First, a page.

Disclosure: This post was written in conjunction with Travelan and Nuffnang AU. All opinions are my own.

6 Comments

  • Adelaide says:

    This is so relevant to a lot of ‘developing countries!’ I went to Mexico and got so so sick! I was so careful with water but I think it was the ice that got me in the end. It’s just something you don’t even think about. At least it helps you become a stronger and wiser person! haha
    https://aworldlyaddiction.com/

  • Rachel says:

    uuurghh this would have been so useful on some of my recent trips. I’ve had terrible problems with my digestive system in Asia even with being extra careful with ice/hand washing/fruits etc.

    • Jayne Gorman says:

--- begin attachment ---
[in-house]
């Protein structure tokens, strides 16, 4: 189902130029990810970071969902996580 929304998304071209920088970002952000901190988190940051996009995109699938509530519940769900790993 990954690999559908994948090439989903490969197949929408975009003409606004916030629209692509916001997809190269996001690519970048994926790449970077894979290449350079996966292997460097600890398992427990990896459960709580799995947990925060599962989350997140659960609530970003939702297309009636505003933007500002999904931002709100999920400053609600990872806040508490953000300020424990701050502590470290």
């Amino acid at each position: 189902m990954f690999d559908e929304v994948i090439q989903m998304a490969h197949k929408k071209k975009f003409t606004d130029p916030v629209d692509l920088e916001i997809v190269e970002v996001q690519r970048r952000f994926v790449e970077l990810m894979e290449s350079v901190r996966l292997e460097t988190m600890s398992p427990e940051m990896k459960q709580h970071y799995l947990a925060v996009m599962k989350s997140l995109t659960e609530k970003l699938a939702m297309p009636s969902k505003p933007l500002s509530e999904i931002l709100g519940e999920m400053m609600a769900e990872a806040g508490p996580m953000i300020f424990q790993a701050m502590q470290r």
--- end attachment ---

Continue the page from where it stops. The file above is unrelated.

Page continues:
Me too! I really could have used with these peace of mind before my wedding in Thailand last year – no one wants bathroom dashes on their big day haha

  • Lisa says:

    There is an amazing article written by Camille of “This American Girl” blog.

    http://www.thisamericangirl.com/2014/11/26/travel-world-never-get-food-poisoning/

    She details by simply adding water Kefir while traveling you can eat street food, etc. I’ve been using water kefir sucessfully for years. Try it! This is not my article, it’s not self promotion, I just thought you would find it relevant and a GREAT way to eat what you want while traveling.

    • Jayne Gorman says:

      That’s a novel approach – I’d never heard of Kefir before. It definitely sounds like a smart approach if you’re travelling long term but personally I can see myself being too lazy to make the water kefir and transfer it everywhere!